This microwave-oven-sized pollution paparazzo rocketed to a 512-kilometer-high orbit in mid-June care of the Indian Space Agency, with a mission to remotely measure the plumes of carbon dioxide and methane wafting up from myriad sources on Earth’s surface. Claire’s targets include power plants, natural gas fracking fields, rice paddies, and much more—just about any emissions source that someone with a checkbook (corporations, regulators, activists) wants tracked, according to GHGSat president Stéphane Germain. Continue reading →
Villages brightened from 2001 (L) to 2011 (R). Images: Burlig & Preonas / NOAA
Electrification is associated with a seemingly endless list of social and economic goods. Nations that use more power tend to have increased income levels and educational attainment and lower risk of infant mortality, to name but a few. So I was baffled to stumble across a pair of economic analyses on electrification in India and Kenya, posted last month, that cast serious doubt on what has long assumed to be a causal link between the glow of electricity and rural development.
“It is difficult to find evidence in the data that electrification is dramatically transforming rural India,” concludes Fiona Burlig, a fourth-year UC Berkeley doctoral student in agricultural and resource economics who coauthored the India study. “In the medium term, rural electrification just doesn’t appear to be a silver bullet for development.” Continue reading →
Last month I argued that the primary reason Chinese wind farms underperform versus their U.S.-based counterparts is that China’s grid operators deliberately favor operation of coal-fired power plants. Such curtailment of wind power has both economic and technical roots, and it has raised serious questions about whether China can rely on an expanding role for wind energy. New research published today appears to put those concerns to rest, arguing that wind power in China should still grow dramatically.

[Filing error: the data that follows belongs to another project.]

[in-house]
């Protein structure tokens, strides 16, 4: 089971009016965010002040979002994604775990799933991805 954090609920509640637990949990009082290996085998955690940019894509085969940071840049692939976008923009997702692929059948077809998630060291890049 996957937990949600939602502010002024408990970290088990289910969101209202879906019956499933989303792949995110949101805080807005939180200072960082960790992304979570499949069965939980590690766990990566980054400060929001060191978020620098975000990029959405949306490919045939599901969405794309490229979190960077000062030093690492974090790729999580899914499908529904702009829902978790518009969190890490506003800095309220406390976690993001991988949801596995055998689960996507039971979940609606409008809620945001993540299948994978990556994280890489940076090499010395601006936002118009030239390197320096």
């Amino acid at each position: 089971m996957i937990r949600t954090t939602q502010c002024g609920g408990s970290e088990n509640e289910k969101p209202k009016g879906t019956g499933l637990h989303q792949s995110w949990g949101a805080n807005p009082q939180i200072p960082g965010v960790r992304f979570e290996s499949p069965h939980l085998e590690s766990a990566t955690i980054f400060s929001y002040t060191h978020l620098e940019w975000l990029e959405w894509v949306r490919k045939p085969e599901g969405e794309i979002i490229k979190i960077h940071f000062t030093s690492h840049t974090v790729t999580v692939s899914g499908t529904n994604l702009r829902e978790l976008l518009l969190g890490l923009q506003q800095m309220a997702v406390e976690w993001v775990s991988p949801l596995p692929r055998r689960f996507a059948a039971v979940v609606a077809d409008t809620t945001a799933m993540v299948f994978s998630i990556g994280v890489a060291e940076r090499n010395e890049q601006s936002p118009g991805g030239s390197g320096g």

The report today in the journal Nature Energy projects that wind energy could affordably meet over one-quarter of China’s projected 2030 electricity demand—up from just 3.3 percent of demand last year.
In fact the researchers, from MIT and Tsinghua University, project that modest improvements to the flexibility of China’s grid would enable wind power to grow a further 17 percent. That, they argue, means that China’s non-fossil resources could grow well beyond the 20 percent level that China pledged to achieve under the Paris Climate Agreement. Continue reading →
Last month the U.S. EPA admitted it was way off in its estimate of how much methane producers leak into the atmosphere in the process of wresting natural gas from the ground and piping it across the continent. It’s a big deal since methane is a far more potent greenhouse gas than carbon dioxide and likely responsible for a substantial fraction of the climate change we’re already experiencing. And it’s been a long time coming. For many years now methane measurements by airplanes and satellites have strongly suggested that methane emissions from the oil and gas patch could be double what EPA figures captured.
Today the online earth observation pub Earthzine has my take on an unusual research project that helped convince EPA — and the industry — to change their tune on methane emissions. Take me to the article…